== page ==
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How Would an Auto Worker Strike Impact the Economy? Here’s What Experts Are Saying


At 11:59 p.m. Eastern time Thursday, up to 150,000 members of the United Auto Workers union could walk off the job if they don’t reach a deal on wages and working conditions with the big three automakers in Detroit.

The union is negotiating with management at General Motors (GM), Ford (F), and Stellantis (STLA) for a new four-year contract, with a deadline of Friday morning at midnight. Workers’ demands include a pay raise, more paid time off, and healthcare for retirees among other things. Union members voted to authorize a strike earlier this month. If the strike goes forward, it would be the first major auto strike since 2019’s 40-day work stoppage by 49,000 UAW workers at GM.

How would such a strike impact the economy? Here’s what experts and public figures are saying:

Michael Pearce and Nancy Vanden Houten, lead U.S. economists at Oxford Economics

“As union participation and strike action is still low from a historical perspective, we don’t think this marks a turning point in labor power, nor does it suggest an increased risk of a durable price-wage spiral over the coming years. We estimate a strike covering all workers would directly reduce U.S. GDP by 0.2%-0.3% due to a 30% decline in motor vehicle output for the duration of the strike.”

James Knightley, chief international economist at ING

“Assuming a deal can be resolved within a couple of weeks it shouldn’t be too impactful on vehicle pricing. Nonetheless, it would also be painful for economic activity, especially in the mid-west. There would be knock on effects for suppliers and consumer spending would be hit hard as household finances are already being squeezed.”

Bernie Sanders, Independent progressive senator from Vermont

“What the UAW is fighting for is not radical. It is the totally reasonable demand that autoworkers, who have made enormous financial sacrifices over the past 40 years, finally receive a fair share of the record-breaking profits their labor has generated.”

Kelly Walker, economist at Moody’s Analytics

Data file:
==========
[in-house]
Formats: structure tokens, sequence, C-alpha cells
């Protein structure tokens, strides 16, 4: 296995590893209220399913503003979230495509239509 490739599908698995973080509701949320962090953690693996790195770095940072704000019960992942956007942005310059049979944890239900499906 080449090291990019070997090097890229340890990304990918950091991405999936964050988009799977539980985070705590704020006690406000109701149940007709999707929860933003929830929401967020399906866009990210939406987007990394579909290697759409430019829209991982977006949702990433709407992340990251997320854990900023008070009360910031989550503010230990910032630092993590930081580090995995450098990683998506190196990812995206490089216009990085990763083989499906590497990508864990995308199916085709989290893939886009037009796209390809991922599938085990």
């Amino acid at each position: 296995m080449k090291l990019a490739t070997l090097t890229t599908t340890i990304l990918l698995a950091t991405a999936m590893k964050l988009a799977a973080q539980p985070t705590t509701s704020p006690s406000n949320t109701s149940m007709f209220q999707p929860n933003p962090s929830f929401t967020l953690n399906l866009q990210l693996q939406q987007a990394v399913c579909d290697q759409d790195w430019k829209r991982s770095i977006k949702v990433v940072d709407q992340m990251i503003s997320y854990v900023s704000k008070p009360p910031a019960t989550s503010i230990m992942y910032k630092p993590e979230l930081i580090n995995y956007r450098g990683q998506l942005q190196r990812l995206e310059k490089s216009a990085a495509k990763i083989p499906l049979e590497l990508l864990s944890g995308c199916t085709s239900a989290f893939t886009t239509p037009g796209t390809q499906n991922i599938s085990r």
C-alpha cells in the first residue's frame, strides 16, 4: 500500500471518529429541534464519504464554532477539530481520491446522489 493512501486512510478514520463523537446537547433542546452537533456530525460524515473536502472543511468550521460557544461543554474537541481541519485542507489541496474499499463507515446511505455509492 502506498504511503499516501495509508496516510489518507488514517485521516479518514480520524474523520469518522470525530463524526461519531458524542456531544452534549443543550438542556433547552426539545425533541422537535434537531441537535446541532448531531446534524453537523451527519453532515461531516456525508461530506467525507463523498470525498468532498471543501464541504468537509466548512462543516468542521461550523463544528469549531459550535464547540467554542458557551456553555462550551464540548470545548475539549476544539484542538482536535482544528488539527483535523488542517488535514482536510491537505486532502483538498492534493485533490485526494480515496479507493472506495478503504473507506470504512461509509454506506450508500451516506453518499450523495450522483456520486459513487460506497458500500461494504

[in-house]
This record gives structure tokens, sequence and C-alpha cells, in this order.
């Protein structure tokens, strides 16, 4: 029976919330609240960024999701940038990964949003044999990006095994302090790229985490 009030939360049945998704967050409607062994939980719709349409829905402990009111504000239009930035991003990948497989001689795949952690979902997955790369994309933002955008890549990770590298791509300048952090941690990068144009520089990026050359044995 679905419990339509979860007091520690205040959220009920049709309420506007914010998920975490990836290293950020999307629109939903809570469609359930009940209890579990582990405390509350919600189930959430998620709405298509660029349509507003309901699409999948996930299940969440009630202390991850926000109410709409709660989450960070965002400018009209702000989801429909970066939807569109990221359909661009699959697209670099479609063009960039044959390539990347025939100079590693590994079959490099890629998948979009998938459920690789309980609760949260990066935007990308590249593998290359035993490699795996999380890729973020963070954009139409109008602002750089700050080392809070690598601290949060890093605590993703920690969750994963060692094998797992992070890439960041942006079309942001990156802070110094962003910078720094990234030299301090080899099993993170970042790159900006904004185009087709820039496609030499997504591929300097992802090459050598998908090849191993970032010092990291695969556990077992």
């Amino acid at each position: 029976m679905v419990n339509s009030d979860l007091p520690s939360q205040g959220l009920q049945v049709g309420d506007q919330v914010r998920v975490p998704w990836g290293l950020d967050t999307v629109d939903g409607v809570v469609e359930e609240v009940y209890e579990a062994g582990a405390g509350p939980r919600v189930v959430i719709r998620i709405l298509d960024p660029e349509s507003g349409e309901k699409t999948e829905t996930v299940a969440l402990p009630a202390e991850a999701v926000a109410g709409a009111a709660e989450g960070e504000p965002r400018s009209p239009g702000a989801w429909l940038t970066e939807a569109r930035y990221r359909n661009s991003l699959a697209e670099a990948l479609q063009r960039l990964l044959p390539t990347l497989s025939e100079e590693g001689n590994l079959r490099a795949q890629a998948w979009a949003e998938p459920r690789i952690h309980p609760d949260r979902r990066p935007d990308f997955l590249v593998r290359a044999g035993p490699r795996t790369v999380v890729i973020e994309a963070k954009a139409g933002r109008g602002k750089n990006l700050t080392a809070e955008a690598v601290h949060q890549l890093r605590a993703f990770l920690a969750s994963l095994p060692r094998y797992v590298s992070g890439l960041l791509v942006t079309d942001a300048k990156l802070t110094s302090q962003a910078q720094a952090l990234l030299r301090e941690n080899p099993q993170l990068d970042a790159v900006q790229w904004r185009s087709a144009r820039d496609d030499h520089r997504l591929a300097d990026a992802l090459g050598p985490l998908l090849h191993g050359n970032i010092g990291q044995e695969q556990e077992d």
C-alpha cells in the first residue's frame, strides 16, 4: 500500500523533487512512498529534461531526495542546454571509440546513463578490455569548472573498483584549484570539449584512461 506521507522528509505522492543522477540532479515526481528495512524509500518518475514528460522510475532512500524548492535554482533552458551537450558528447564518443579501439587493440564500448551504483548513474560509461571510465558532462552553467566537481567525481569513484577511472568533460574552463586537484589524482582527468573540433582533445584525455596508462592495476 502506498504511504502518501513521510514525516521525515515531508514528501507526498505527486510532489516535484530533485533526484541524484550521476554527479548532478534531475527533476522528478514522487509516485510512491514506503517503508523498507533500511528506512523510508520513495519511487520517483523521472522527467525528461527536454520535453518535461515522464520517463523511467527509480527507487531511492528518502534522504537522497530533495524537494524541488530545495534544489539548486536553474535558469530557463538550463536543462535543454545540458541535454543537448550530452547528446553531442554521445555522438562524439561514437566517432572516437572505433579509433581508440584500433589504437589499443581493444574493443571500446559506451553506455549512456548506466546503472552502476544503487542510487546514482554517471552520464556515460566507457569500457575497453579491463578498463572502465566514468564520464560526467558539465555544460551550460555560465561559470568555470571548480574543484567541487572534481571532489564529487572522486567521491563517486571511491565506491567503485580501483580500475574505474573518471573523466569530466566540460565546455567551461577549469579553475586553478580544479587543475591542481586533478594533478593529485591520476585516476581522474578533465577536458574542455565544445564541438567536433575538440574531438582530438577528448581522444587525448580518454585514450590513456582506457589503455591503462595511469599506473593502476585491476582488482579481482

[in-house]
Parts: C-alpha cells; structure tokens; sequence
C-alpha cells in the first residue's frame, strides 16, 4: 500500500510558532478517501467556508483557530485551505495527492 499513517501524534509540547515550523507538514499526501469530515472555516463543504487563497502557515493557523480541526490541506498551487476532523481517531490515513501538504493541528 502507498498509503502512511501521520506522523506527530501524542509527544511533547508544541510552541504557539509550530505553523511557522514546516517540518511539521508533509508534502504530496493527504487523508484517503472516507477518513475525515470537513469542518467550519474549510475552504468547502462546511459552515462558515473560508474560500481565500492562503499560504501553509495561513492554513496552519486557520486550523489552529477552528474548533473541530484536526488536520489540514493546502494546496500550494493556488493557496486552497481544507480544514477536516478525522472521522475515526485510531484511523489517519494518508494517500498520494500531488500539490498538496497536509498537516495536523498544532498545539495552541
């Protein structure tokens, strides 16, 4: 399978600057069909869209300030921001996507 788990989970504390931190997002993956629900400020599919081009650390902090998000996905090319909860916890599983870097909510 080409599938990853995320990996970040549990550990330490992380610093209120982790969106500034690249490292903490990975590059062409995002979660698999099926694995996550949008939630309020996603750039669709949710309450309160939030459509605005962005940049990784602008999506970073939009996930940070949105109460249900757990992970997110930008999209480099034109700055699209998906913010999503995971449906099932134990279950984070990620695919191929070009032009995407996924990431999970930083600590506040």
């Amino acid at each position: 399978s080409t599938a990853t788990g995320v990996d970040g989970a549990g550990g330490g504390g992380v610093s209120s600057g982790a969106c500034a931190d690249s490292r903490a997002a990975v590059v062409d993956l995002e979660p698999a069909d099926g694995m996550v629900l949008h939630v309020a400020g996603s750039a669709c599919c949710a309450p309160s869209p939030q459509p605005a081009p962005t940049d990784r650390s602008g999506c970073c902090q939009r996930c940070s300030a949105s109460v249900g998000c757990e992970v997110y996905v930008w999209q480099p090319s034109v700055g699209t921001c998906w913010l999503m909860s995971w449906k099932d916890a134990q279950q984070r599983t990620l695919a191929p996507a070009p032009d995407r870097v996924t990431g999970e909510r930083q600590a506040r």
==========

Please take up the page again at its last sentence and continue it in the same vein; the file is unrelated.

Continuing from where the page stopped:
“Vehicle production has picked up substantially this year, but a potential strike of United Auto Workers could derail progress just as production closes in on 2019 levels.

For the first time in its history, union leaders have threatened to strike against all three major automakers: Ford, General Motors and Stellantis. A potential supply disruption could reintroduce upward pressure on vehicle prices and make it more difficult for consumers to purchase a new vehicle.”

Patrick Anderson, principal and CEO of Anderson Economic Group, which predicted a 10-day strike could cause $5.6 billion in economic losses

“When the UAW went on strike against GM in 2019, Michigan experienced a single-quarter recession. That strike, which involved 48,000 workers at more than 50 plants, lasted six weeks. In 2023, there is the potential that a strike could involve more manufacturers, more workers, and more plants. If that happens, even a short strike would impact economies throughout Michigan and across the nation.”

S&P Global Market Intelligence

“The economic impact of a strike will depend on which manufacturers are struck, for what length of time and how their competitors and suppliers react.

Any agreement will raise costs, but a rise in productivity over the past 20 years provides a buffer against the need to increase vehicle prices. Labor costs are also just 5% of manufacturing expenses, so a 46% settlement would only increase costs by 2% over four years. That may be enough, though, to provide a price disadvantage for U.S.-made vehicles.”

J.D. Vance, Republican senator from Ohio

“A UAW strike would devastate our economy and harm a lot of people who depend on the auto industry. I hope labor and industry leaders can avoid such an outcome, but this moment of strife comes from the fact that American auto workers have gotten the short end of the stick.”

Joanna Swanson

Joanna Swanson is Europe correspondent at the Thomson Reuters Foundation based in Brussels covering politics, culture, business, climate change, society, economies and inclusive tech. With specific focus in breaking news, she has covered some of the world's most significant stories.